4. "* * * all actions of debt, * * * which shall be sued or brought * * * shall be commenced and sued * * * within six years next after the cause of such actions or suit, and not after. * * *" Act of March 27, 1713, 1 Sm. L. 96, § 1, 12 P.S. § 31.
5. See the discussion: Legislation Governing the Applicability of Foreign Statutes of Limitation (1935) 35 Col.L.Rev. 762.
6. Act of June 26, 1895, P.L. 375, § 1; 12 P.S. § 39.
7. "An action upon a contract not in writing, signed by the party, express or implied; an action upon a liability created by statute, when no other time is fixed by the statute creating the liability * * * shall be commenced within five years next after the cause of action accrued." General Statutes, Chap. 71, Art. III. Sec. 2; Kentucky Revised Statutes, Baldwin's 1930 Revision, Chap. 80, Sec. 2515. This was subsequently changed in form to read: "Actions to be brought within five years. The following actions shall be commenced within five years after the cause of action accrued:

"(1) An action upon a contract not in writing, expressed or implied.

"(2) An action upon a liability created by statute, when no other time is fixed by the statute creating the liability. * * *" Kentucky Revised Statutes, Sec. 413.120 (2nd Ed., 1944).

8. It had ceased to do business at the time the assessment upon shareholders was made.
9. Note that the Pennsylvania borrowing statute provides a defense to an action "brought in any of the courts of this Commonwealth." It could be urged, perhaps, that the borrowing statute is, by its terms, not applicable because the United States District Court is not a court of the Commonwealth of Pennsylvania. We make nothing of this point, however, because we think the case ought to be settled on the broader ground than verbal hair-splitting.
10. Cases involving breach of contract: Auglaize Box Board Co. v. Kansas City Fibre Box Co., 6 Cir., 1930, 35 F.2d 822, certiorari denied 1930, 281 U.S. 730, 50 S.Ct. 247, 74 L.Ed. 1147; Pond Creek Mill & Elevator Co. v. Clark, 7 Cir., 1920, 270 F. 482. Case involving a tort: Baltimore & Ohio RR. Co. v. Reed, 6 Cir., 1915, 223 F. 689, certiorari denied. 1915, 239 U.S. 640, 36 S.Ct. 160, 60 L.Ed. 481. Notes, 1931, 75 A.L.R. 211; Restatement, Conflict of Laws (1934) § 604, comment b; 11 Am.Jur., Conflict of Laws, § 197; Goodrich, Conflict of Laws, 2d Ed. 1938, 202.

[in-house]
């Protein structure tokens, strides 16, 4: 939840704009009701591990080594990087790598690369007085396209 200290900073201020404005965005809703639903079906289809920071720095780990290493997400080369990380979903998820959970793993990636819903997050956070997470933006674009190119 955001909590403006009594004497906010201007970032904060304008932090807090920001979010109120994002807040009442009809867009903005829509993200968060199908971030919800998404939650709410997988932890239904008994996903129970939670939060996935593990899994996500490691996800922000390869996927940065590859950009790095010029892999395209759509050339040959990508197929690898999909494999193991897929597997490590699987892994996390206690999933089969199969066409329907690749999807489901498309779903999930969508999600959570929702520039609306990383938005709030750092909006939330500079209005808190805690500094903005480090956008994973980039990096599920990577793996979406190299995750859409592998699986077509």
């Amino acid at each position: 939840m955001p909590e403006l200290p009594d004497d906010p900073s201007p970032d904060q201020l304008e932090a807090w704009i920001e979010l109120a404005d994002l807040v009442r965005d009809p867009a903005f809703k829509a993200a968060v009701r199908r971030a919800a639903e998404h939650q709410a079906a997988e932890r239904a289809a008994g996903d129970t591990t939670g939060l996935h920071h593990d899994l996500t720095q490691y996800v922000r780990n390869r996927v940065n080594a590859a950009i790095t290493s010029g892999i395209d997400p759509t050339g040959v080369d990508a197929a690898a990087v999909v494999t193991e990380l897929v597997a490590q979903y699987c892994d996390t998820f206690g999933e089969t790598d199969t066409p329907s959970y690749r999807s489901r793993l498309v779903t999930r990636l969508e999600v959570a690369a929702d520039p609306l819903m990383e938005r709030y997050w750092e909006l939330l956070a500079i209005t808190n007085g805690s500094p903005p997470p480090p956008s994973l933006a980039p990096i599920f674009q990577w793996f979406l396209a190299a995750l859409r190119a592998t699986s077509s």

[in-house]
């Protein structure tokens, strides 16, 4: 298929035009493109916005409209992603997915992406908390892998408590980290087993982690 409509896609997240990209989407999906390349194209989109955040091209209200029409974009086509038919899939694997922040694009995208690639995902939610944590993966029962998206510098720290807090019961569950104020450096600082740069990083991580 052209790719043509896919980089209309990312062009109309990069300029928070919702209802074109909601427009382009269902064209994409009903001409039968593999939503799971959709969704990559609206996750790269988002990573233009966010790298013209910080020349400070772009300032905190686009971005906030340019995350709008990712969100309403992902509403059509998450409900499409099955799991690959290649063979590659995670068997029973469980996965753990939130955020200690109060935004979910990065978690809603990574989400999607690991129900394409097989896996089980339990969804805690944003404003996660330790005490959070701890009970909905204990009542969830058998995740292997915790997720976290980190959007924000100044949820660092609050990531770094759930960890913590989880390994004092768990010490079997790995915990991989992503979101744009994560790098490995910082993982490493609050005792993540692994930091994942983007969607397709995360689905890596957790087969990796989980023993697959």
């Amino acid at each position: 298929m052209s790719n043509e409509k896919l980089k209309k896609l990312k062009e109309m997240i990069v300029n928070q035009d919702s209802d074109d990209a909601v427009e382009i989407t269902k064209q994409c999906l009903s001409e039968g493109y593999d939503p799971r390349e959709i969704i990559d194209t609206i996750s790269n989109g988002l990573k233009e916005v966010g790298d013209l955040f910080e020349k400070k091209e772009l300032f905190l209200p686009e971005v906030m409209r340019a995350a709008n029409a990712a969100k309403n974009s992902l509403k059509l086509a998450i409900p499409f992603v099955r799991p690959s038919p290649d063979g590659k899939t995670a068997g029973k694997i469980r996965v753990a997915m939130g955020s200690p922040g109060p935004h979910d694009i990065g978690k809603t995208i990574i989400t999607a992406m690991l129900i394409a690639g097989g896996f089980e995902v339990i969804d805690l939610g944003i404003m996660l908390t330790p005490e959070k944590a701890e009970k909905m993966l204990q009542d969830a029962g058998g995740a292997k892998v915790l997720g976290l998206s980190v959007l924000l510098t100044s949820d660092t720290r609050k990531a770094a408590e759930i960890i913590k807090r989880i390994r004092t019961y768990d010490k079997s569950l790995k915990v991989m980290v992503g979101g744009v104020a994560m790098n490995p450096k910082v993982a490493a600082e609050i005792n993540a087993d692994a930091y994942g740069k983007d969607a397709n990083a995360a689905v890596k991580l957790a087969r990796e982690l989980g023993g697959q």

11. McClaine v. Rankin, 1905, 197 U.S. 154, 161, 25 S.Ct. 410, 49 L.Ed. 702, 3 Ann.Cas. 500; McDonald v. Thompson, 1902, 184 U.S. 71, 73, 74, 22 S.Ct. 297, 46 L.Ed. 437.
12. Whenever the Comptroller becomes satisfied of the insolvency of a national bank he has the statutory power to appoint a receiver. 19 Stat. 63 (1876), 12 U.S.C.A. § 191. The receiver is the representative of the Comptroller. United States v. Weitzel, 1918, 246 U.S. 533, 541, 38 S.Ct. 381, 62 L.Ed. 872; Lehman v. Spurway, 5 Cir., 1932, 58 F.2d 227, 228. The receiver is under the direction of the Comptroller and may enforce individual liability and is charged with the duty to pay all money over to the Treasurer of the United States, subject to the order of the Comptroller. 13 Stat. 114 (1864), 12 U.S.C.A. § 192.
13. Cf. Herget, Trustee in Bankruptcy v. Central National Bank & Trust Co., 1945, 324 U.S. 4, 9, 65 S.Ct. 505, 80 L. Ed. 656. Accord, D'Oench, Duhme & Co., Inc. v. Federal Deposit Insurance Corporation, 1942, 315 U.S. 447, 62 S.Ct. 676, 86 L.Ed. 956. Note especially Mr. Justice Jackson's concurring opinion at pages 465-475 of 315 U.S., and at pages 683-688, of 62 S.Ct.
14. It is, of course, true that statutes passed within constitutional authority by the Congress become a part of "the law" in Kentucky and in other states because the laws of the United States become "the supreme law of the land".